Thanks for Ashoka's Social Entrepreneurs

America's young people can be forgiven if they become cynical about the excesses of capitalism. A teenager today will have lived through the dot-com era, Enron, Worldcom, the housing bubble and now the subprime meltdown and a likely recession. Washington has been so afraid of cramping the style of financial entrepreneurs that they have run amok.

The Ashoka Foundation is trying to encourage people to use their entrepreneurial spirit in the service of social goals. To inspire young people, it has prepared a series of DVDs on leading global social entrepreneurs. I have watched the one on Muhammad Yunus twice. He is founder of the Grameen Bank in Bangladesh and in the video describes in a witty way how he went from bank to bank trying to get loans for building small enterprises. Time and again he was told that banks can't make money that way. He proved they were wrong and still they wouldn't listen. So eventually he gave up and created his own very successful "microcredit" bank, the great Grameen Bank, which has now nearly $1 billion in assets. Yunus received the Nobel Peace Prize in 2006 and was named by Business Week as one of the greatest entrepreneurs of all time.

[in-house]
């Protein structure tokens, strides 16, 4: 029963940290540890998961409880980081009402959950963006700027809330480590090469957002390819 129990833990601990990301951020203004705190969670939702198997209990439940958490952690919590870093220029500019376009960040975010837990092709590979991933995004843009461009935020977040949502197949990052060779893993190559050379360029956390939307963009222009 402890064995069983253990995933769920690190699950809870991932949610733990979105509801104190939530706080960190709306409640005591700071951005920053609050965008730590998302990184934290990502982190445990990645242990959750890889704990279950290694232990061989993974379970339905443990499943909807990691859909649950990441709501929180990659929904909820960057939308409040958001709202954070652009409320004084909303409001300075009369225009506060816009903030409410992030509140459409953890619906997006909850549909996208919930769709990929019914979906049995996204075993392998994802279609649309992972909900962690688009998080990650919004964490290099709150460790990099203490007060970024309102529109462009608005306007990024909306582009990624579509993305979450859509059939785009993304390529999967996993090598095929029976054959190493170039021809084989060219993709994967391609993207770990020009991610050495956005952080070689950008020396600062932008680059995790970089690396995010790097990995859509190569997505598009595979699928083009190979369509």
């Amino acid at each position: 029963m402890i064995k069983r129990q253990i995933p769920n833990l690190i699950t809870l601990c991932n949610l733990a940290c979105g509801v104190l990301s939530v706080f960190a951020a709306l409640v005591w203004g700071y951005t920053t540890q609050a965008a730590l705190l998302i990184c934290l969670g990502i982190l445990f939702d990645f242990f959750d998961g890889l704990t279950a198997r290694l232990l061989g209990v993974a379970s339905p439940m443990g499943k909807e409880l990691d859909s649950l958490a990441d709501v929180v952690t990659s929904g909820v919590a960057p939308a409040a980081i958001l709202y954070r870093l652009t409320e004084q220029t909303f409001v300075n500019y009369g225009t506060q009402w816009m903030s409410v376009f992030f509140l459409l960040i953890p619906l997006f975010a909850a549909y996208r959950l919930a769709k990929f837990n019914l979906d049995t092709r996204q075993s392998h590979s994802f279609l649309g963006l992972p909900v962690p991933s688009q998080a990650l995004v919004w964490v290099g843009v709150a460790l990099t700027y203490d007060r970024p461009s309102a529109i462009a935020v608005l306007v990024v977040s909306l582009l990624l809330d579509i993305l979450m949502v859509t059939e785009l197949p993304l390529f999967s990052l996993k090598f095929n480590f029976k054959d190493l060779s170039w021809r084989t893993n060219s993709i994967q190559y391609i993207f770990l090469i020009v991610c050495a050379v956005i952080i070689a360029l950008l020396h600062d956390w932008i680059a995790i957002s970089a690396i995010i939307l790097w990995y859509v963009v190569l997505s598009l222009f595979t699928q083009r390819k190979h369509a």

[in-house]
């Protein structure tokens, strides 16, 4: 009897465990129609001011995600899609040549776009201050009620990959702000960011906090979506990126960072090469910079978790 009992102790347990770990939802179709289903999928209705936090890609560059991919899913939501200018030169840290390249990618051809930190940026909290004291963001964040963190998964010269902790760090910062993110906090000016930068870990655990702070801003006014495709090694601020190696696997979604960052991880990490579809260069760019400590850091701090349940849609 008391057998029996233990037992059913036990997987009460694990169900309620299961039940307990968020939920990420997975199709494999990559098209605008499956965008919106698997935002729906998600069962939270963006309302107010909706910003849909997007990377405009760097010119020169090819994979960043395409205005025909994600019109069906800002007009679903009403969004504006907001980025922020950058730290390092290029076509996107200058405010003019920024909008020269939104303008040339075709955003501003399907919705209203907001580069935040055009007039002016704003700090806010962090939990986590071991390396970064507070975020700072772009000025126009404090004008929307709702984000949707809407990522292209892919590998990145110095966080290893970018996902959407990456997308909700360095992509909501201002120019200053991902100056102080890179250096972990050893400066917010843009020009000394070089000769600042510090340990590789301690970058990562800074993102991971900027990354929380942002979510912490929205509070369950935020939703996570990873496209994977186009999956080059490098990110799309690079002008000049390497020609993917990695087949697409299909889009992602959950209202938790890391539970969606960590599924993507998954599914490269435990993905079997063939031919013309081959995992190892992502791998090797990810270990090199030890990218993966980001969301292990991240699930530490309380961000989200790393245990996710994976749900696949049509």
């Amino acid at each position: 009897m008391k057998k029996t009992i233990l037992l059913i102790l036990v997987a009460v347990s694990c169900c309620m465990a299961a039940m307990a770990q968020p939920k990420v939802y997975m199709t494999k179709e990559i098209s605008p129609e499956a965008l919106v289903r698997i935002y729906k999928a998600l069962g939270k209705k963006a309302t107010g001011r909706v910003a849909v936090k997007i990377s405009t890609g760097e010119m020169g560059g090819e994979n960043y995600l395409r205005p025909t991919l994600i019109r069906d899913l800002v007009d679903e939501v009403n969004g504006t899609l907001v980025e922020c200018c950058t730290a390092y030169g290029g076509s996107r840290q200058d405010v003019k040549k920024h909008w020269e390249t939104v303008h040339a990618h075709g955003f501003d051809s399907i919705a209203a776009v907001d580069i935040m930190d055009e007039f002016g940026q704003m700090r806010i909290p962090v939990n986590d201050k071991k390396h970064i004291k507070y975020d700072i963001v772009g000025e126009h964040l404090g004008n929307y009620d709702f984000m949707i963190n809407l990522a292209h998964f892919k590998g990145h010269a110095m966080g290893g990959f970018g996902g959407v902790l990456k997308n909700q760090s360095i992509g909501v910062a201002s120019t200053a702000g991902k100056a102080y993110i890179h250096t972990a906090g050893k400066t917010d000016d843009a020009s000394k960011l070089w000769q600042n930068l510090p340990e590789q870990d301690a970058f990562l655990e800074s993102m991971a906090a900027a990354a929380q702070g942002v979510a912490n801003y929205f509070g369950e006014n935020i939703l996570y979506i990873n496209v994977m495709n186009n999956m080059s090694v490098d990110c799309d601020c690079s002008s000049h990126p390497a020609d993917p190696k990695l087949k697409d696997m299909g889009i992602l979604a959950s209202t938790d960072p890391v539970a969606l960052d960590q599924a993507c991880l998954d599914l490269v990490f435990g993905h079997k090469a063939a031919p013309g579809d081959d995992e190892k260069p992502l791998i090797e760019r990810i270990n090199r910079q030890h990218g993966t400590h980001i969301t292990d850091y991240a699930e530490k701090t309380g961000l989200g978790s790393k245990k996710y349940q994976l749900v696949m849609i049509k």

Another video shows the history of the beginnings of the Corporate Social Responsibility movement in the late 1960s. It is called "Architect of Corporate Responsibility" and segments now appear on YouTube and AOL Video. It covers the life of social entrepreneur Alice Tepper Marlin as a Wellesley student, Wall Street analyst and President of the Council on Economic Priorities, which she founded to collect data on the social responsibility of corporations. The video covers her private life as (my) wife and mother, her activities at CEP and finally her current role as President of Social Accountability International, which developed the SA8000 standard for workplace equity.

Ashoka and its founder Bill Drayton have been the main instigators of the wave of interest in social entrepreneurship. They prepared the videos. Say I am biased, but the videos are great stories from beginning to end and Ashoka did a magnificent job putting them together.